Vol. 150 June 1, 2016 Blockers of Sun and Bugs

June 15, 2016

Hub thumbnail 2015It is that time of year again.
The 4th annual review of sunscreens (can’t call them “blockers” anymore per the FDA) and insect repellents was just published by Consumer Reports (July 2016 issue). For those of you who don’t wish to read all that chaff-like verbiage under the new editor here are some bullet points to guide your purchases. (If you wish to wade through all the CR words,  the July issue also has recommendations about beach umbrellas that don’t blow away, replacing 15-year-old furnaces with a central heating and A/C unit, and the coolest coolers of them all.

SUNSCREENS 

  • An SPF (Sun Protection Factor) of 30 blocks 97% of UVB rays (the cause of sunburn)and is the minimum SPF recommended by the American Academy of Dermatology. An SPF of 50 blocks 1% more for more money. SPF 100 blocks 99%.
  • Almost half (48%) of the sun screens tested by CR actually provided LESS SPF then stated on the package. This has been true over the four years of CR analysis, and this year CR is sending their results to the FDA and asking, “How come you guys don’t test this stuff?” Use SPF 30 product as a minimum.
  • Mineral sunscreens (those with titanium or zinc oxide in them) were the poorest UNLESS the sunscreen left a whitish glow on your skin. Nano-particle mineral sunscreens do not leave a whitish glaze (customers prefer that), but they don’t work well. The FDA is “still studying the unknown unintended consequences of nano-particles in skin lotions”. Non-mineral manufacturers are jumping on this uncertainty by promoting “no nano-particles” advertising, just another meaningless advert phrase.
  • “Broad-spectrum” sunscreens penetrate deeper into the skin to also block UVA light which is associated with increased risk for melanoma and accelerated aging of the skin. UVA rays pass through clouds and glass. There is NO SPF number for UVA ray blockers. CR used a “standard from Europe” in judging UVA blocking ability.
  • “Natural sunscreens” (as opposed to “chemical sunscreens”) are labeled as such because they contain natural minerals, aka “chemicals from the earth”, like titanium and/or zinc oxide. All of them came in under SPF of 15 in CR ratings unless they left white streaks on your skin when applied.
  • The only real difference between kids’ and the adults’ sunscreens are the cartoons on the package. Sprays are NOT recommended for kids because of inhalation occurrences. If you want to use a spray, spray it on your hand and rub it on.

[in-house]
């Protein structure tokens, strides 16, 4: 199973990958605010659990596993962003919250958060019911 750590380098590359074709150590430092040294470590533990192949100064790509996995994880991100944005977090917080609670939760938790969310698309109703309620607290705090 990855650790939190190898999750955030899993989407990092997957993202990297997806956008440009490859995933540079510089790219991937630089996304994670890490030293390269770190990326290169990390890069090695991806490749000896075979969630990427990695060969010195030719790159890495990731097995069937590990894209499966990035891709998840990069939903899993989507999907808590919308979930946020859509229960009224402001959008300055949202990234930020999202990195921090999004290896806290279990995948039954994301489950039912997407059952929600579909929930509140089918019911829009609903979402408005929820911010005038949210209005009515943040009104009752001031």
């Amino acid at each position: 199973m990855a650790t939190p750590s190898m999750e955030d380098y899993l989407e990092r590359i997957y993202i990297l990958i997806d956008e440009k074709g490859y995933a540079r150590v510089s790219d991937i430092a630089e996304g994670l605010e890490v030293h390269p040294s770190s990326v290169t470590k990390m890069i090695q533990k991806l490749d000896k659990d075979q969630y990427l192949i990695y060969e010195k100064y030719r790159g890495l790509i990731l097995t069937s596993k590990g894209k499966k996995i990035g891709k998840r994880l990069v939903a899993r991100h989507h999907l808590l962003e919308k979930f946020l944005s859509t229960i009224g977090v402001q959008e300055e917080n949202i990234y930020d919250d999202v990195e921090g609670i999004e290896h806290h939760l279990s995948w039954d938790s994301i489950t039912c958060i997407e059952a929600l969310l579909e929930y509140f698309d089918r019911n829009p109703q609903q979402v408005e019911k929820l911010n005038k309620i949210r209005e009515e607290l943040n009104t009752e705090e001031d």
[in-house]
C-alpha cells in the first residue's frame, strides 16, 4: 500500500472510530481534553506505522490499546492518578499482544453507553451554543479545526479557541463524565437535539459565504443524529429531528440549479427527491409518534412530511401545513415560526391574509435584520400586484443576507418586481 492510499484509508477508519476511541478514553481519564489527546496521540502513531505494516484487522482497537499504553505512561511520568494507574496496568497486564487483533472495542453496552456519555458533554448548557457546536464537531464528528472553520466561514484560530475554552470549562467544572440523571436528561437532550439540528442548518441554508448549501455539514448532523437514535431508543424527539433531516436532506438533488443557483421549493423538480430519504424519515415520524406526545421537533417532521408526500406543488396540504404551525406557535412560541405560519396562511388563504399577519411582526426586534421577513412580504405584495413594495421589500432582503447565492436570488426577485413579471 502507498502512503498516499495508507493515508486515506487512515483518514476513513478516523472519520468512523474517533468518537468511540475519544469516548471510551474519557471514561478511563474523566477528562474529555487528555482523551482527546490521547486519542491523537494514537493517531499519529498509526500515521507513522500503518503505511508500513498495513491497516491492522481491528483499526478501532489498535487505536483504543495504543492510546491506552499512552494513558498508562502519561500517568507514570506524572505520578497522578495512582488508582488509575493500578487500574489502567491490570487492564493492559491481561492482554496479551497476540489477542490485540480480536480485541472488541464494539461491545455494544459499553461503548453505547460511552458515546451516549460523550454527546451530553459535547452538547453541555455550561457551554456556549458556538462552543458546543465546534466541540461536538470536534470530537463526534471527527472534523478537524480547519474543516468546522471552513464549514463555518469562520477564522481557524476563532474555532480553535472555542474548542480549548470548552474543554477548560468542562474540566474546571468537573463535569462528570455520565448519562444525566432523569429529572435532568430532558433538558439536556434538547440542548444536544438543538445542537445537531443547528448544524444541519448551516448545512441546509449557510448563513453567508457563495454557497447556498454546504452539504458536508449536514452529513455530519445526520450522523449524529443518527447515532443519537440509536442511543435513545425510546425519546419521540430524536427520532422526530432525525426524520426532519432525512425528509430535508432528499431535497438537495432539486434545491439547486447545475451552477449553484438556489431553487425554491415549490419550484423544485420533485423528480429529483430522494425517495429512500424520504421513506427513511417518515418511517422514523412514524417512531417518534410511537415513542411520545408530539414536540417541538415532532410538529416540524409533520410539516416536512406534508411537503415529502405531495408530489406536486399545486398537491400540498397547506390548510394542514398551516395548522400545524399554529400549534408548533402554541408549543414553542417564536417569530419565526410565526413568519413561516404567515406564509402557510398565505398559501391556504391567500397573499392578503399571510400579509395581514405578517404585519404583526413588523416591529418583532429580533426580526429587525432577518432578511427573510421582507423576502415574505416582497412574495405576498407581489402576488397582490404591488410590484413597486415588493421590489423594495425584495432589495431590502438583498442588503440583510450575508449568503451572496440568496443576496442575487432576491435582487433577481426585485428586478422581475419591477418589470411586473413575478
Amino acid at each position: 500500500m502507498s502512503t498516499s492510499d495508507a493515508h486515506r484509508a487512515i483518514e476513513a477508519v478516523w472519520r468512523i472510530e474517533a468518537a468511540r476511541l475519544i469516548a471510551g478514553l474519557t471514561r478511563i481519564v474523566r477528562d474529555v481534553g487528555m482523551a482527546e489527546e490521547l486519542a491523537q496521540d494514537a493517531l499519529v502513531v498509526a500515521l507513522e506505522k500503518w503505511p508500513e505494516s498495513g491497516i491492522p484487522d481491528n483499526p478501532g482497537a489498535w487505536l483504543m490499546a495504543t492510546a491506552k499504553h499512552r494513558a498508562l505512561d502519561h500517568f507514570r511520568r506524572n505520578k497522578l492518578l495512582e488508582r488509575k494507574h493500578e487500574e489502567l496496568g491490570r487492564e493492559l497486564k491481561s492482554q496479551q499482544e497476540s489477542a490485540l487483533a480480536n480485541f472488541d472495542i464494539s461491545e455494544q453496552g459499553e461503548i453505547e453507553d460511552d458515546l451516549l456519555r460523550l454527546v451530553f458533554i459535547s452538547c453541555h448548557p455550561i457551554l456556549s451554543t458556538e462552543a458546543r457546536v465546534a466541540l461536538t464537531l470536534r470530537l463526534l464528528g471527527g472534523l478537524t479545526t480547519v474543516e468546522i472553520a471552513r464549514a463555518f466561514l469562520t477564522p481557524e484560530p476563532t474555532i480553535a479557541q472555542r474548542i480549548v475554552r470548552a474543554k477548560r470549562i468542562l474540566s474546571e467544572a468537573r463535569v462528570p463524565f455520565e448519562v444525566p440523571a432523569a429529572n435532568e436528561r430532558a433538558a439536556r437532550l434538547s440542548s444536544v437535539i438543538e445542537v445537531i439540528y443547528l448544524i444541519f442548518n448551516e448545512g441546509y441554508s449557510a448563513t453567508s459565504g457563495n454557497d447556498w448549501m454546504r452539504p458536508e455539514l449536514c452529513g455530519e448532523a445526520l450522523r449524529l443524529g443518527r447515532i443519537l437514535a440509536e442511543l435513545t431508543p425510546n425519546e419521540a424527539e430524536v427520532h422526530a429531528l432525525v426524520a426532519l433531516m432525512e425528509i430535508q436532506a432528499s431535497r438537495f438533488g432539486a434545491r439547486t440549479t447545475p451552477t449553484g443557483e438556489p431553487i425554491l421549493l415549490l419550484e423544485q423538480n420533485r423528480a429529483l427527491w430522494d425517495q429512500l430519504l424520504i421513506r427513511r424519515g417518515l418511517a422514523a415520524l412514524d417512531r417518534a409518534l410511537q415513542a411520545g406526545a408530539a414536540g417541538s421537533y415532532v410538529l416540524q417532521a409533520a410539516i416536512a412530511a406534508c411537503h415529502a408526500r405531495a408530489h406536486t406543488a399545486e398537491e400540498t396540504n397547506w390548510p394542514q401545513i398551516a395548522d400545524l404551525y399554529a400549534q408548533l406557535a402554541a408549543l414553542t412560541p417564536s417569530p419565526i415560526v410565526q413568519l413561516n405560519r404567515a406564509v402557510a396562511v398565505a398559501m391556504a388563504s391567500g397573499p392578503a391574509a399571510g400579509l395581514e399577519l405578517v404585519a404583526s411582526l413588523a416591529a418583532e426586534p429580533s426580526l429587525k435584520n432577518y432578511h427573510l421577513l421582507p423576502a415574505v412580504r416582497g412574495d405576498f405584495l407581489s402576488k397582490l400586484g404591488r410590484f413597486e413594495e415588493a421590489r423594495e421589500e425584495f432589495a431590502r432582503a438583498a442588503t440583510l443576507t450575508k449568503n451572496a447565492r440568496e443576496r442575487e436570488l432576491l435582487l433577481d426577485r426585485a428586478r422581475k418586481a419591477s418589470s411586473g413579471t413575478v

• No sunscreen is waterproof and reapplication is recommended after coming out of the water. “Waterproof” and “sweatproof” are terms prohibited to sunscreen manufacturers by the FDA.
  • Most sunscreens lose effectiveness after three years in their container, and the FDA requires them to date them now.

CR’s TOP PICKS?
No-Ad Sport SPF 50: super protective, non-greasy, fragrance-free, no white streaks, at a great price of 63 cents an ounce.  (“No-AD” means the company does not run ads on TV; it does not refer to “no additives”.)
Coppertone Water Babies SPF 50: $1.31 per ounce

HIGHEST RATING?
#1 – La Roche-Posey Anthelios 60 Melt-in Sunscreen Milk SPF 60: $7.20 per ounce
#2 – Pure Sun Defense SPF 50 Disney “Frozen”: 79 cents per ounce! (go figure!?); other models with different Disney names like “Avengers”, “Spiderman”, etc. should be equally good.

WORST?
CVS Kids Sun Lotion SPF 50:
an actual SPF of 8
Banana Boat Kids Tear-free, Sting-free Lotion SPF 50: is also apparently sunscreen-free with an SPF of 8

BUG REPELLENTS

Choosing a mosquito and tick repellent is easier. Just buy one with either 20% Picaridin or at least 15 % DEET. Both provide protection for 5-8 hours.  Repellent concentration is key. 30% DEET gives a full 8 hours protection. 5% Picaridin (found in some OFF products) gives less than an hour protection.

  • 5 of 6 “Natural ” plant-oil-based repellents tested did NOT work. Burt’s Bee Herbal gives you a scant 1 hour protection.
  • The “natural” 30% oil lemon eucalyptus “Repel” DID work for 7 hours, but should be used only on people over 3 years of age.
  • Picaridin 20% is safe for pregnant women and children over 2 months of age. Canada restricts its use to children over 6 months.
  • “Avon Skin So Soft” works only when it contains 20% Picaridin, but NOT without it.
  • DEET 15-30% is safe for children over 2 months of age.
  • Children under 2 months should be protected with mosquito netting and clothes.
  • Products including Vitamin B1, garlic, wristbands, or ultrasonic devices have no evidence of effectiveness.
  • Like sunscreens, don’t spray your face. Spray on your hands and rub on your face.

OFF, CUTTER, REPEL are familiar brand names, but buy the repellent with the right concentrations since some of these brand products have insufficient concentrations of either Picaridin or DEET to afford adequate protection.

Have fun at the beach … or the Olympics… or wherever!